It looks like HP’s investment in Palm is starting to pay off. Today, Palm’s mobile operating system has been updated to a new version: webOS 2.0. The refreshed OS, now released to the Palm developer community via a beta version of the webOS 2.0 SDK (software development kit), includes a number of updates and new features – features that already have some claiming that webOS rivals should “be worried.”
What’s New in webOS 2.0
The release of webOS 2.0 represents the biggest update yet, notes the page on Palm’s Developer Center detailing the new features. And, by the looks of it, the list does include several compelling upgrades:
The new Stacks feature extends Palm’s “card” metaphor that allows users to interact with screens as if they were individual cards. To close an app, for example, you just drag the card off the screen and “poof!” the program is closed. With Stacks, webOS 2.0 will automatically group related cards in an effort to reduce clutter and to allow for quickly switching between tasks. Users can also manually create stacks via drag-and-drop to manage them outside of operating system control. Developers don’t have to do anything special to use Stacks – new cards resulting from user actions within an app will be automatically grouped with the app’s main card.
Just Type is the new name for webOS’s Universal Search feature which allows users to search for things both on the device and the Web. One of the new enhancements to this feature is something called “Quick Actions.” This lets users perform routine tasks like updating their Facebook status, setting reminders, adding items to a shopping list, start an email and other common tasks. Also new is an ability for developers to expand their app’s capabilities by hooking into Just Type either through indexing of data stored on the device or through the creation of their own custom Quick Actions.
Exhibition is a screensaver-like program that runs when the phone is docked. It can display slideshows, a clock, stock updates, news, or sports tickers but can also be customized through apps created by developers.
Synergy is remembered as the feature which merged Facebook contacts into the Palm Pre’s address book, but it also supports Google, Microsoft Exchange, LinkedIn and Yahoo. Contacts are pulled into the phone’s address book to show things like birthdays, work and personal calendars side-by-side, IM and text messages combined into a single conversation and more. In webOS 2.0, Synergy APIs are being made available to developers for use with connectors for contacts, calendar and Messaging and later for other webOS data types too. For example, developers can use the connectors to connect a chat or IM app with the webOS Messaging app, access contacts stored on a social network or online community into the Contacts app, or access other calendars or online events within the built-in Calendar app.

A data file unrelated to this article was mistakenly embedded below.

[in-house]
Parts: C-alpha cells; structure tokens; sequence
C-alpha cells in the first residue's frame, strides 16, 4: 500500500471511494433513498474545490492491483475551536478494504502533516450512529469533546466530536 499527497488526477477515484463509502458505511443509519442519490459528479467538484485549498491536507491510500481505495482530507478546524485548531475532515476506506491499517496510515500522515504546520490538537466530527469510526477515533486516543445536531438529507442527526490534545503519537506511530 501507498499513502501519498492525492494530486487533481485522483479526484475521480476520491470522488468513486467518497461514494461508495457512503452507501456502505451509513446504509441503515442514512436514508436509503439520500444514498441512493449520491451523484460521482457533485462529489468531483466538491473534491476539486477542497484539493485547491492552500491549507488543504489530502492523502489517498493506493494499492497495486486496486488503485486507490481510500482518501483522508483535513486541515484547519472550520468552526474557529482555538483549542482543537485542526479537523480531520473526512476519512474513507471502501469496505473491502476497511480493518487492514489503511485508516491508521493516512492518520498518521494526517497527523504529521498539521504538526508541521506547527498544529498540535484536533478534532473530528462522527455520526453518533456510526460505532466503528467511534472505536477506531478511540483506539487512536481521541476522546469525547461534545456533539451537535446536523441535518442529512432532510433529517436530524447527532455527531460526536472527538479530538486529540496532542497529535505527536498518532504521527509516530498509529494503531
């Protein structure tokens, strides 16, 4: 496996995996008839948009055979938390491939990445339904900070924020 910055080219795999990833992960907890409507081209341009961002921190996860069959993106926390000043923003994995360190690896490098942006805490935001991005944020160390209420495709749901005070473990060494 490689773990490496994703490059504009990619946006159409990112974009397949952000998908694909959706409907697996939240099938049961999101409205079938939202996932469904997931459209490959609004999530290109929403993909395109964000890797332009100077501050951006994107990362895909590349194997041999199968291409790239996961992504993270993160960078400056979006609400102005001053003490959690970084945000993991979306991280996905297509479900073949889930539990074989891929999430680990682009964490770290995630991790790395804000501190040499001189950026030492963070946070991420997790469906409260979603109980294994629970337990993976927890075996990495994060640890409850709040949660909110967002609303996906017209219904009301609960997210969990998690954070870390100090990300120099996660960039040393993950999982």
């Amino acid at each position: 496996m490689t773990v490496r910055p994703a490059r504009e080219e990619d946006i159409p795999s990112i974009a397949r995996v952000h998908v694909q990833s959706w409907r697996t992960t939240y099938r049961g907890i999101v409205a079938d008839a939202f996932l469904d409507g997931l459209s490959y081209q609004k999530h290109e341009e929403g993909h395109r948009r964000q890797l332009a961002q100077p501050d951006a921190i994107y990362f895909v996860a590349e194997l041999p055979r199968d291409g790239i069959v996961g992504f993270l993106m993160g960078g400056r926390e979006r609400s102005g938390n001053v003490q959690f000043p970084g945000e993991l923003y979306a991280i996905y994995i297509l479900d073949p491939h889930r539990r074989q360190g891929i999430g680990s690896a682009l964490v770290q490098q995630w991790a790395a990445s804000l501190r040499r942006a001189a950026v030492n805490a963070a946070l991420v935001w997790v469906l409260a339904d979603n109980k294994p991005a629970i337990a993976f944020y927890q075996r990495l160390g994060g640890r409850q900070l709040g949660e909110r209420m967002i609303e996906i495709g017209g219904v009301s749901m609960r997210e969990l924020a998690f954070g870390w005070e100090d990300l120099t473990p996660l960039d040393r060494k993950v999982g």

Other advances in under-the-hood technologies include support for HTML5 features like enhanced canvas, Web storage, geolocation and application cache. Also new is built -in support for the Node.js runtime environment and PDK Plug-ins, which allow developers to build games and other immersive apps in C/C++. This latter feature is currently in beta, but with webOS 2.0 the beta period will end and developers can begin to distribute apps that use these plug-ins.
Does HP Have a Shot with webOS?
Before Google’s Android emerged as the iPhone rival it is today, many saw Palm’s WebOS as a possible contender to take the iPhone down a notch from its dominant position among smartphones. Wall St. Journal’s Walt Mossberg even called the Pre “a powerful competitor” to the iPhone when it launched as well as a “beautiful, innovative and versatile hand-held computer.” He wasn’t alone in this sentiment.
The idea of the Pre as an upstart “iPhone killer” soon lost its appeal, though, when the webOS-powered phone and its smaller sibling the Pixi, simply didn’t sell. It was said that the lackluster sales may have had more to do with the hardware used, the carrier or the lack of developer buy-in, and not the OS itself, however.
But HP, desperately needing to re-enter the mobile game, clearly thought webOS still had potential, and not just for mobile, but for tablet computing as well. In July, HP registered the trademark “PalmPad” and, earlier this month, confirmed its plans to ship a webOS-based tablet early next year. For the most part, the tech community’s initial reaction was positive, upon hearing the acquisition news this April, with most hoping that HP could be the company to breathe new life into the dying, but delightful, webOS platform.
What remains to be seen, however, is whether or not tablet computing will actually take hold as a new trend in computing, regardless of the operating system powering the device, or if the iPad is simply another example of Apple releasing a product (like its iPod) that dominates a market. Android, although now outpacing iPhone shipments in many markets, most notably the U.S., has yet to emerge as the OS of choice on any iPad rival. There are many Android tablets in the works and some for sale in limited markets, but no major releases as of yet. It’s far too soon to say if an Android tablet will overtake the iPad or vice versa. In fact, it’s just as possible that HP’s “PalmPad” could be the real iPad competitor, for that matter. That’s what HP is hoping for, of course. But it is notable that HP, a personal computing powerhouse in this industry, has embraced a new operating system that’s not Microsoft Windows. If marketed well, priced appropriately and – most importantly – if HP’s brand name clout can attract developer attention, it’s fair to say the “PalmPad” has a real shot.